Cutting new rubber

Table Tennis Equipment

Last updated 3 years ago

Chris Portwood

Chris Portwood Asked 3 years ago

My last blade was cracked when I tried to kick save it.  Unfortunately my shoe hit the but of the bat sending the blade directly into the back of a commercial door where it was crushed.  Fortunately I already had replacement rubbers but had to purchase a new blade.  When I tried replacing the rubber for the first time I had trouble getting a clean cut as well as finding a good surface to use to cut against that wouldn't pull too hard at the attached rubber.

Now to my questions... 

- What do you recommend as a good blade to cut the rubber. 
- How do I cut the rubber so that I don't tug on the rubber as well as get the cleanest    cut.


Alois Rosario

Alois Rosario Answered 3 years ago

Hi Chris,

I use a scalpel.  I find that works well and gets a clean cut.

I put the bat on a flat surface and then work around the bat starting at one end and running it smoothly around.  You may have to go over it a couple of time but if your scalpel is sharp it will only take one pass.

Others also use share scissors.

We have a video on this. Replacing Your Rubber.

 


Notify me of updates
Add to Favourites
Back to Questions

Thoughts on this question

Rohan Keogh

Rohan Keogh Posted 3 years ago

Chris, I too use a scalpel as, after some experimentation, I have found it gives the cleanest cut with the least effort (and hence lowest risk of an 'accident').  I do the same as Alois - I use an old, clean and flat wooden cutting board.  Hold the bat in place with one hand applying enough pressure to ensure it doesn't move (but not too much) and run the scalpel around the blade.  Don't push too hard on the scalpel - allow the cutting edge to do the work.  You are better off running several light pressure passes rather than trying to force it to cut in a single pass.  Hold the scalpel straight - making sure you are not under-cutting the rubber.

If using scissors, use small, extremely sharp ones, preferably curved ones. Cut with the 'back' of the scissors against the blade edge, i.e. the scissors curve away from the blade. This provides a very short contact/cutting point and allows constant contact between the scissors and blade giving the cleanest possible cut with scissors.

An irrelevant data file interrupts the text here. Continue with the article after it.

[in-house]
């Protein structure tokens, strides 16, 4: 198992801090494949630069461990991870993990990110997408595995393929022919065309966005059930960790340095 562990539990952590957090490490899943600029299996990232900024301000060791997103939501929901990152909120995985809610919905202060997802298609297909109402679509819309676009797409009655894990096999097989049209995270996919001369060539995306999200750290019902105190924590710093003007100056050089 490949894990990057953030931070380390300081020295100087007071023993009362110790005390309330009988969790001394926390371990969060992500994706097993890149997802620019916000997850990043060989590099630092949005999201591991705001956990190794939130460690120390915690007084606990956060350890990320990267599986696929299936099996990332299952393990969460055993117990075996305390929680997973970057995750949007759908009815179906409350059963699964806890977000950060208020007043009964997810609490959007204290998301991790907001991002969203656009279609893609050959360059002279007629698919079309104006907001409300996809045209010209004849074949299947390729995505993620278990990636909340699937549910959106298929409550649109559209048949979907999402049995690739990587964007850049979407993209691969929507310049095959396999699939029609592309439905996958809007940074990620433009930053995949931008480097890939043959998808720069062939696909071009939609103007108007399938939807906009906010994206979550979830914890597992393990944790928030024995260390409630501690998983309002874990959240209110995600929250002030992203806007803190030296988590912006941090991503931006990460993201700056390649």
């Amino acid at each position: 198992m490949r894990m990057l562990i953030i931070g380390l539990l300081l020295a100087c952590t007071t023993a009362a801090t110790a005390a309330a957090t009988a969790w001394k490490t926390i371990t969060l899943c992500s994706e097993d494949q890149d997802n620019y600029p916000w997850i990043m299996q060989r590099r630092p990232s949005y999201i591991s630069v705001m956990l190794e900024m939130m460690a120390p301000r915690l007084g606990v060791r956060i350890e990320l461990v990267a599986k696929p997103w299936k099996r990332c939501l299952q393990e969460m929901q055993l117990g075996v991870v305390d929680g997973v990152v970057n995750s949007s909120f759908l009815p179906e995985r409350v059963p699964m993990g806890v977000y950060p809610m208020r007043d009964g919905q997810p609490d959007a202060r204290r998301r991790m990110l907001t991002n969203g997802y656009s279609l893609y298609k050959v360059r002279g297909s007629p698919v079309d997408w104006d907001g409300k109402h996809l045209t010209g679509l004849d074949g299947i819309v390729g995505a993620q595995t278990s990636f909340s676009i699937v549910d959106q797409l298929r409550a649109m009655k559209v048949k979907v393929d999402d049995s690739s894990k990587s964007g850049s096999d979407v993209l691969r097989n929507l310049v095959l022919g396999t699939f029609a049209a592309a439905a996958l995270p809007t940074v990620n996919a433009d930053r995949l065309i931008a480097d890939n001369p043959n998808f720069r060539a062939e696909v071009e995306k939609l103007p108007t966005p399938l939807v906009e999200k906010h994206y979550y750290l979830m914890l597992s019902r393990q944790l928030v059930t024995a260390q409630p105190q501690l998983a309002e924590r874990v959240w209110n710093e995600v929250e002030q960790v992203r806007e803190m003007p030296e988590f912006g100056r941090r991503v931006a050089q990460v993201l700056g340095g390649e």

Good Luck


Chris Portwood

Chris Portwood Posted 3 years ago

Thanks!!! 

I will have to get me a scalpel for the next time.  Hopefully it wont be needed in the near future.  Fortunately the tape  is forgiving and keeps it from looking to bad but functionally it is fine.  I was concerned for a minute though...  the blade I was using was just too thin and I had not considered the surface I would use well enough until time to cut. 


Rohan Keogh

Rohan Keogh Posted 3 years ago

It takes a few goes to get the hang of it but once you do it isn't difficult.

Enjoy the new rubber.


Chris Portwood

Chris Portwood Posted 3 years ago

Again thanks..

I picked up a scalpel online for my next rubber change. It looks like most people like the 10a blade from my research. Is this what most people use? I would love to hear why either way.  

As for the new rubber... I am liking the faster rubber and blade so far... It will take some time to get used to it as it is much faster than I was using before. I am happy with it as it is really giving me good feedback as to what fundamentals I am overlooking.  It seems to make the tougher opponents a bit easier but makes me work a lot more against the defensive player.


Rohan Keogh

Rohan Keogh Posted 3 years ago

I use the #10 too. I find it fine enough but not too flexible.  Too much flex and you can lose control of the blade angle, meaning either a messy cut or worse, an undercut.

I had (still having) the same experience when I moved to a faster rubber.

Cheers



Become a free member to post a comment about this question.